Multimedia Discourse Interaction
Official course page

The course is led by Lynda Hardman, and runs from 13th November 2019 until 31st January 2020.

NOTE: This web page is dynamic and will change throughout the course.

Table of contents


Wednesday 13th November 14:15-17:00

Who is the teacher? What is the course about?
What is your background? What do you want to do in the course? How does this course fit with your other courses?
When do we meet?
What do we need to keep track of? How will we keep track of it?
Who is in which group?
How can we communicate most efficiently? How do you get the most out of my time?
Do we want to use Slack for group communication.
Talk From Linked Data to Stories presented by Lynda

Homework for Wednesday 20th November.
Presentations and discussions on 5 papers
Provide 1 good point and 1 point for improvement on the research question, the evaluation method and the analysis for each of the 5 papers to be read.
Your answers are to help you think about how you will construct your own research question, decide on the evaluation method and the analysis in the next few weeks. You will need these for writing your final report for the course.

Friday 15th November 13:15-15:00

Canonical processes of semantically annotated media production Lynda Hardman, Željko Obrenović, Frank Nack, Brigitte Kerhervé, Kurt Piersol. Multimedia Systems. December 2008. 14(6) pp 327–340 Web site

Talks (to be) presented by Lynda
Ana Carina Palumbo User information needs for environmental opinion-forming and decision-making in linked-enriched video
Helen Boots-Blankers Identifying Aspects of Informative Videos that Indicate Objectivity: Is Seeing Believing? Slide 15, video fragment 1 , video fragment 2. MSc thesis Is Seeing Believing? Identifying Aspects of Informative Videos that Indicate Objectivity.

Wednesday 20th November 14:15-17:00

Decide in class on communal papers to read for Wednesday 27th November.
Before Friday November 29th come up with suggestions for 5 papers to read for Wednesday 4th December (and beyond). Put them in order of preference since you need only read 2 or 3 before 4th December.

Friday 22nd November 13:15-15:00

Wednesday 27th November 14:15-17:00

Presentations and discussions on 5 papers. Discuss what should be in initial project proposals

Friday 29th November 13:15-15:00

Work on initial project proposals. Feedback to be supplied by Lynda asap.

Wednesday 4th December 14:15-17:00

Second draft of individual project proposals submitted.
Presentations of initial project proposals (5 minutes presentation and 3 minutes discussion per group).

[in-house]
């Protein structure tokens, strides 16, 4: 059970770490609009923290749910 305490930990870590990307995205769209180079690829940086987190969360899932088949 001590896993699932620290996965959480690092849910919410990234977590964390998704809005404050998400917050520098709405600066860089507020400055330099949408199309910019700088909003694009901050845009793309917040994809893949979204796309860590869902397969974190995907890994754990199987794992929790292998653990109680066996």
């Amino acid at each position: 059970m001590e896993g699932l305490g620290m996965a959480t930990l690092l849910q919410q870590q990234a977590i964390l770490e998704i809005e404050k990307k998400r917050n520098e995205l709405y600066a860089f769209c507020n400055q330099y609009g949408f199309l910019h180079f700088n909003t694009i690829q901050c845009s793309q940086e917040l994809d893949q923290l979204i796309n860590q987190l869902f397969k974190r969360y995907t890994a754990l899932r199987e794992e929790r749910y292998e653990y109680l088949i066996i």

Use of time to be planned. Schedule presentations of papers and how they relate to project.

Friday 6th December 13:15-15:00

To be planned

Wednesday 11th December 15:15-17:00

First draft of structured set of writing tips. [Link to be proposed by group]
To be planned

Friday 13th December 13:15-16:00

To be planned

Wednesday 18th December 14:15-17:00

To be planned

Friday 20th December 13:15-15:00


Wednesday 8th January 14:15-17:00

Group project pilot studies.

Friday 10th January 13:15-15:00

Group project pilot studies.

Wednesday 15th January 14:15-17:00

To be planned

Friday 17th January 13:15-15:00

To be planned

Wednesday 22nd January 14:15-17:00

To be planned

Friday 24th January 13:15-15:00

Lynda away.
Draft reports submitted for feedback (by 25th January at the latest). This is optional - but recommended!

Wednesday 29th January 14:15-17:00

Final presentations 15 minutes per group - 1 minute for set-up, 12 minutes for the talk, 2 minutes for questions.

Friday 31st January

No room booked. Final report to be handed in.

Seed publications for the seminar

Papers to read for week 2 of course

Papers to read for week 3 of course

Papers not yet read

Interesting things to present

New HTML5 video technologies for the future of TV by Silvia Pfeiffer.
Papers on finding and filtering links by Michiel Hildebrand: Thesaurus-based search in large heterogeneous collections, Searching in semantically rich linked data: a case study in cultural heritage Wordnet allows you to traverse the class hierarchy using hyponyms and hypernyms (after finding the definition of a word, click on the underlined S). More information on the linking and filtering:


Everything in Google doc, including links to contributions

Useful Web Sites

These show interesting interfaces:

These are more oriented to search.

Vox Populi, a system for generating video sequences based on argument structures that uses explicit representation of argumentation structure.

Semantic Web Resources

How Will We Interact with the Web of Data? by Tom Heath.
Semantic Web Challenge, in particular the 2008 winner paggr.

Wordnet is an existing English language thesaurus from Princeton that has been converted to RDF.
Dublin Core (DC), VRA Core are vocabularies for describing resources. VRA Core is specialised for works of visual culture as well as the images that document them.
SKOS, Simple Knowledge Organisation System, is a family of formal languages, built on RDF and RDFS, designed for the representation of structured controlled vocabularies, such as thesauri or classification schemes.
FOAF (Friend of a Friend) a means of creating links among people on the Web, also the FOAF project, in particular the explorer.

Random Useful Links

These are some links that may not be useful now for the course, but are useful resources about relevant topics.

Web Design

Semantic Web

Facet Browsing

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